In our club metaphor, this would be like a particularly inconsiderate patron calling their friend on the phone to say, “No problem, I can hold your place in the line. I’ll just tell the bouncer you’re on your way!” And then, insult of insults, the bouncer would actually allow them to hold up the entire line, waiting for their friend to show! All the while, the poor input event is still waiting at the back of the line.

As of the Creators Update, though, this lineup has been completely redesigned. Rather than maintaining a single queue to process all events, there is now a priority queue for input events. This is as if our club added a special VIP line, allowing high-profile guests to get in ahead of the thoughtless patron trying to call their buddy.

Illustration of a character dressed as User Input, with mouse pointers for earrings, skipping the UI Thread line in a separate "VIP" line.

This is a much better system, because input events fundamentally deserve higher priority than any other operations on a web page. Ultimately, the user is the king or queen of their browser, and whatever work a website is trying to complete is less important than what the user wants to accomplish. Even if a page is very busy running JavaScript timers, any input from the user’s mouse or keyboard should be considered top priority.

Prioritizing the browser UI itself over web content

In addition to creating a “fast lane” for user input to web pages, another improvement we made in the Creators Update was to make another special queue for input to the browser UI itself.

You can imagine that, if input is shared between a web page and the browser frame – i.e. the URL bar, tabs, favorite button, etc. – then a misbehaved web page could potentially render the entire browser unresponsive. For some web content, this was the situation before the Creators Update, but now Microsoft Edge is more intelligent about handling browser UI input separately from web page input.

In this example, we’re using, a wonderful site that does exactly what you’d think. In one of the site’s tests, we can create a “fork bomb,” where a timeout spawns two more timeouts, each of which spawns two more timeouts, and so on, causing the page to become completely hung. Prior to the Creators Update, this kind of unrelenting JavaScript assault would prevent users from being able to close the tab or to open a new one, since browser UI input was not handled any separately from other kinds of input.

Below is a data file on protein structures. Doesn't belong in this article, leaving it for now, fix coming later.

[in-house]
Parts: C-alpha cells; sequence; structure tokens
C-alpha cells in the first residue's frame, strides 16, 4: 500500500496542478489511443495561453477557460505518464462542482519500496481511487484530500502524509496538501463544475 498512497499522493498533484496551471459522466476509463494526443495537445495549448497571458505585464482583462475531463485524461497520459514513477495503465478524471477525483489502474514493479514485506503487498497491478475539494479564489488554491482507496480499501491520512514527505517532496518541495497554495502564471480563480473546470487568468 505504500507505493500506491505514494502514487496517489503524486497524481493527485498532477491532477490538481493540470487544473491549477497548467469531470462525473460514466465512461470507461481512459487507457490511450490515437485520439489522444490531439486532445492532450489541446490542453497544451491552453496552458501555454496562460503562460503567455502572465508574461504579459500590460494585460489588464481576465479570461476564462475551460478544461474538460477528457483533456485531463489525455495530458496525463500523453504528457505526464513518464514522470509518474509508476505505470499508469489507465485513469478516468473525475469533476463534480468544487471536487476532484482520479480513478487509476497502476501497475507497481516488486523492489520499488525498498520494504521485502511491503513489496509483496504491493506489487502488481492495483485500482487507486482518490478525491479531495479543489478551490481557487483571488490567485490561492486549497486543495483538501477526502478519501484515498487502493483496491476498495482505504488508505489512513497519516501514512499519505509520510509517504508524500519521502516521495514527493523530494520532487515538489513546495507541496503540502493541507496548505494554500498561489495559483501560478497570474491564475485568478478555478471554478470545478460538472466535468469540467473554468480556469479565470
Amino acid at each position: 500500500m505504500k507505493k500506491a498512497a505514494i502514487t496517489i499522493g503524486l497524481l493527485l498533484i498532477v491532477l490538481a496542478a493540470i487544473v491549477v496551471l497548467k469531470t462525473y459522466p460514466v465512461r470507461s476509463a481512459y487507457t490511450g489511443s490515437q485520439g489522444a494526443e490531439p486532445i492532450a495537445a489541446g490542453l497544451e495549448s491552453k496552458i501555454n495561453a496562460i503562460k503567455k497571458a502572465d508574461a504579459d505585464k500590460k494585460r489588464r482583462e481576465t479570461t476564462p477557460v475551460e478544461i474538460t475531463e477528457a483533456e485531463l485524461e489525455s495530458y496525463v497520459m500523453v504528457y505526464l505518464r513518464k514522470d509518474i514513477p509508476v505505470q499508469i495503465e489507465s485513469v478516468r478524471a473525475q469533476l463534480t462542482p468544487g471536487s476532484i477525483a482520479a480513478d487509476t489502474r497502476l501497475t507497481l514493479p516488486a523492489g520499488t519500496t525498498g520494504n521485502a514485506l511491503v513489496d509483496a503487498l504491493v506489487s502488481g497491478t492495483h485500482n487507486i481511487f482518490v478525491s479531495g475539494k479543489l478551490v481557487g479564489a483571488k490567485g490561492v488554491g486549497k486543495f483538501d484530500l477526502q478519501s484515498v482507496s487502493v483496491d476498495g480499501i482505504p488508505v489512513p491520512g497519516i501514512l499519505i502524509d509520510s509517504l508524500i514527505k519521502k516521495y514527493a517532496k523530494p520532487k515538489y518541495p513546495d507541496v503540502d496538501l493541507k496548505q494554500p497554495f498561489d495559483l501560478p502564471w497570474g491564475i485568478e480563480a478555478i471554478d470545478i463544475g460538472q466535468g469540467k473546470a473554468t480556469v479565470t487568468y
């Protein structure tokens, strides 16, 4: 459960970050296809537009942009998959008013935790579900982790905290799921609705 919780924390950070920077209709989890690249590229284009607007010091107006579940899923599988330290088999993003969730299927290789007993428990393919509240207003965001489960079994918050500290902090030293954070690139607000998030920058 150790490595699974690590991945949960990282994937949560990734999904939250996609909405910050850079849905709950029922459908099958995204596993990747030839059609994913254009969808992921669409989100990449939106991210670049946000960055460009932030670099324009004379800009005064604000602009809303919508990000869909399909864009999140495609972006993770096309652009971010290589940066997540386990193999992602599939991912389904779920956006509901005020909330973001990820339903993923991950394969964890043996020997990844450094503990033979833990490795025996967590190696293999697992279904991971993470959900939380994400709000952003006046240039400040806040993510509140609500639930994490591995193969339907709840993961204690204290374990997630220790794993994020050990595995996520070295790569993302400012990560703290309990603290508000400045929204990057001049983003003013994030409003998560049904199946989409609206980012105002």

In the Creators Update, however, browser UI input has been given special priority, allowing the user to close a misbehaving tab without waiting for it to respond. Note that this input is handled even earlier than the in-page user input. For instance, in the case of an infinite loop (another fun option on, input to the web page itself would never be handled, but input to the browser UI itself should be able to respond regardless of what the web page is up to.

Circling back to our trendy club example, this special treatment of browser UI input would be like a hidden side entrance to the club, only available to members of the band and their entourage. While VIPs may get first dibs to line up into the club, the band is even more important! So they should be able to fast-track into the green room.

Illustration showing a band member entering the club through a side door, labelled "Browser Only"

Real users see web content responsiveness improvements

To see the impact of this work on web content responsiveness, we can look at aggregated telemetry from EdgeHTML 15 Windows Insider devices, comparing November builds (before input prioritization was implemented) to March builds (after it was introduced). For interactions, we broadly bucket responsiveness into “great” sessions (<300ms), “poor” sessions (300-1000ms), and “terrible” sessions (>1000ms).

Bar chart showing input responsiveness in EdgeHTML 15 November (before) versus March (after). Microsoft Edge has increased the number of “great” sessions from 88.71% to 95.53%, while decreasing the number of “poor” sessions from 5.68% to 3% and the number of “terrible” sessions from 5.61% to 1.46%.

As you can see in the above chart, Microsoft Edge has increased the number of “great” sessions from 88.71% to 95.53%, while decreasing the number of “poor” sessions from 5.68% to 3% and the number of “terrible” sessions from 5.61% to 1.46%.

The confirms that Microsoft Edge users are seeing the benefits of this input prioritization effort firsthand. For most sites, users have a great session.  However, when a site is bad, it can be a terrible experience. Aggregated Windows telemetry clearly shows that the input prioritization improvements in the Creators Update have significantly reduced the number of less-than-great sessions on heavy websites.


All these input changes serve one unique purpose: to put users in control of their browsing. Regardless of what a web page is trying to accomplish, the user should be able to interact with their browser and manage their tabs, scroll their content, and navigate to new pages as fast as their fingers can move. With these improvements in the Creators Update, Microsoft Edge users will enjoy a faster, more fluid, and more responsive browser.

As Bret Victor famously said, “creators need an immediate connection to what they’re creating.” This is true not only of creators but also of web surfers: when you type or click, the web page should immediately respond. This responsiveness helps maintain the most immersive aspects of the web, and creates a strong visceral connection between the user and their browser. Immediate feedback is crucial not only for creative flow, but also for seamless web surfing.  With the Creators Update, Microsoft Edge has made a big step in achieving that vision.

Nolan Lawson, Program Manager, Microsoft Edge
Todd Reifsteck, Senior Program Manager, Microsoft Edge
Rachel Nabors, Program Manager, Microsoft Edge